Her advice: Have one session where one person is the ‘giver’ and one is the ‘receiver’ and simply concentrate on slow, erotic touch or seduction. Training your mind and body to slow down can not only improve mental focus but also curiosity, helping you to realize certain touches you might not have known you liked or sensations you hadn’t noticed before.

Freelance WriterCassie Shortsleeve is a skilled freelance writer and editor with almost a decade of experience reporting on all things health, fitness, and travel.

Deep Breathing Might Have Benefits We’re Only Beginning to Understand

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Sundar-Balasubramanian
Sundar Balasubramanian.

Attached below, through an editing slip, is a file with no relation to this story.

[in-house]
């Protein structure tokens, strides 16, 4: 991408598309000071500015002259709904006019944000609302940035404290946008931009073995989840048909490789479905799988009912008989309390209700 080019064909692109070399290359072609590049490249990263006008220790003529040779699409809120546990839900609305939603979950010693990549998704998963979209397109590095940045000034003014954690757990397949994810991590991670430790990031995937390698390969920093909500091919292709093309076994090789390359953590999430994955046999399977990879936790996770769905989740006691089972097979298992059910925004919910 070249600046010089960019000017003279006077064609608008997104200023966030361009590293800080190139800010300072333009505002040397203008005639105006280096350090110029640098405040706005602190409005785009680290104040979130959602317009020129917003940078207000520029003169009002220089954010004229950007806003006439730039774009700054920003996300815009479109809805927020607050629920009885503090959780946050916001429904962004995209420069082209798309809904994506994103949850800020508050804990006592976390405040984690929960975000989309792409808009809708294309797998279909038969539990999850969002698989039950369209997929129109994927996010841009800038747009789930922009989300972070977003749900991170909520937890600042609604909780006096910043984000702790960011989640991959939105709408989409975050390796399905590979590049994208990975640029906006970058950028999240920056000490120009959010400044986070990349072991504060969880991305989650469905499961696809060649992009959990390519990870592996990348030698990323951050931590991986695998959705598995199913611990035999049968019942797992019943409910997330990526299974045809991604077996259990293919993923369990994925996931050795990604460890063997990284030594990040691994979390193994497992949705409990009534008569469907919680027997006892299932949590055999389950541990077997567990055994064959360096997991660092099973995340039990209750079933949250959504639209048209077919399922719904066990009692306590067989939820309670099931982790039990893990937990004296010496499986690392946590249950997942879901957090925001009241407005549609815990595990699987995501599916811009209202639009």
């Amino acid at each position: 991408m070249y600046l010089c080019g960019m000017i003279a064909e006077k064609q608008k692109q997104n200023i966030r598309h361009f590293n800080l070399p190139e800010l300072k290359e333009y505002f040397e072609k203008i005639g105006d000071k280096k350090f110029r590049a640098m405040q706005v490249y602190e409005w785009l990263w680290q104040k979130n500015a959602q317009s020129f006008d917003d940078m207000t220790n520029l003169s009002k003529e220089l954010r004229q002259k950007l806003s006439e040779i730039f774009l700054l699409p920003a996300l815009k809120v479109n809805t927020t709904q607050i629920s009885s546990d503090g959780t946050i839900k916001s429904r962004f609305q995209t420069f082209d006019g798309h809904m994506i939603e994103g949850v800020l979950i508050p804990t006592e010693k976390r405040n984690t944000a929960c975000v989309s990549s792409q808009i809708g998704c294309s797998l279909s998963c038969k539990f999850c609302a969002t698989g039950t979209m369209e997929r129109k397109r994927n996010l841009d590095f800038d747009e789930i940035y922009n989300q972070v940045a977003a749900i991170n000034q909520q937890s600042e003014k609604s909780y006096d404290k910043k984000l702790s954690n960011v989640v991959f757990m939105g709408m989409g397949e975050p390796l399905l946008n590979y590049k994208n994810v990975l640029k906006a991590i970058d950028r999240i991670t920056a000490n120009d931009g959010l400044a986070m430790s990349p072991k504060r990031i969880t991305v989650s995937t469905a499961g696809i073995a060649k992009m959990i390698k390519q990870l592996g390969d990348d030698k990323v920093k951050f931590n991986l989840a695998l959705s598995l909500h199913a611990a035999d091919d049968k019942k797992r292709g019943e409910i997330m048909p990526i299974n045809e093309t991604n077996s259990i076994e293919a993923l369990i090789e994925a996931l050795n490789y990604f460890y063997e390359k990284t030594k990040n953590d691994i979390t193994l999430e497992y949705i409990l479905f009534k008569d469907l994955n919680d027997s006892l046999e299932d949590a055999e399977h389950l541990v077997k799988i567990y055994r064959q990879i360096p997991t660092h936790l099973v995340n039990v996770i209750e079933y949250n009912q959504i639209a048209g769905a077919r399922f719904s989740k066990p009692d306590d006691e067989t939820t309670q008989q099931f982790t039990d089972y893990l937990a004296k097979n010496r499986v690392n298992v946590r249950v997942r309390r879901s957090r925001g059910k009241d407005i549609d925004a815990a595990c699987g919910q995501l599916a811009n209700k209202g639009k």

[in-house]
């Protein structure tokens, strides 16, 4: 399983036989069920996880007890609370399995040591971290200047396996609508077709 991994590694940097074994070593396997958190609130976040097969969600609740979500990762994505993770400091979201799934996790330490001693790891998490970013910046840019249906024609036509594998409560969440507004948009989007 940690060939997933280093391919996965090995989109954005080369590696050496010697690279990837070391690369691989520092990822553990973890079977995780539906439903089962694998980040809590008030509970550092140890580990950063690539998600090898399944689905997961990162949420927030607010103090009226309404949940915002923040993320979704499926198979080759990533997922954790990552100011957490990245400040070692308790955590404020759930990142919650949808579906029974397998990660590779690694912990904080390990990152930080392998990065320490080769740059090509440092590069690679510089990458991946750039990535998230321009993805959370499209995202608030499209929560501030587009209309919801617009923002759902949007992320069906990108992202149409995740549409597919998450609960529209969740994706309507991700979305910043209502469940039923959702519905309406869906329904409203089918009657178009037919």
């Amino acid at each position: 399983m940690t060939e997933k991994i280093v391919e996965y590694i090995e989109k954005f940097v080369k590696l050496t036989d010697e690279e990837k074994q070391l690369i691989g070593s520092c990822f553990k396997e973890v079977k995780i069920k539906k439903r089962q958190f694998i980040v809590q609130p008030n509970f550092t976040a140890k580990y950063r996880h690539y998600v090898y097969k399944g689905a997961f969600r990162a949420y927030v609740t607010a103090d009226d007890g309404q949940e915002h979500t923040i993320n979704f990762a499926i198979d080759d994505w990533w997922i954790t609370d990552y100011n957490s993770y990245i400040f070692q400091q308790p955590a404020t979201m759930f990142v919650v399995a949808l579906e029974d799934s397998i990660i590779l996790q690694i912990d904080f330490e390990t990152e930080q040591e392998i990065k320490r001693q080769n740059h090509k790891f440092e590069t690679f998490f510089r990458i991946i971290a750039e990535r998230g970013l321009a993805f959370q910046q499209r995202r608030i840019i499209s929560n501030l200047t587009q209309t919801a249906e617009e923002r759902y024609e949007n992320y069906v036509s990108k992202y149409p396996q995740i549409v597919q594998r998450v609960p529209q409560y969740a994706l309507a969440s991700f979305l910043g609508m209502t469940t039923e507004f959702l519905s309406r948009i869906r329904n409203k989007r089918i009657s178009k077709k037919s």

Balaji Parthasarathy

As a cell biologist, Sundar Balasubramanian never forgot his rural southern Indian roots, or the traditional practices his uncle, the village healer, exposed him to. Today, as a researcher and assistant professor at the Medical University of South Carolina, Balasubramanian has turned his focus back to those roots — specifically, to pranayama, a deep-breathing relaxation technique. He’s showing that this ancient yoga practice is about more than relaxing — it can change us at the cellular level.

Q: What made you examine this technique through a cellular biology lens?

A: In 2005, I noticed while I was practicing pranayama, I was producing so much saliva that I was almost drooling. I wondered why and what the overall impact of that was. This led me and my team to study whether increased saliva production was a common response to the practice, and we found that it was.

Q: Most people wouldn’t think much of getting spitty when they focus on breathing and relaxing. But your 2016 study in BMC Complementary and Alternative Medicine showed this bump in salivation seems to matter. Why?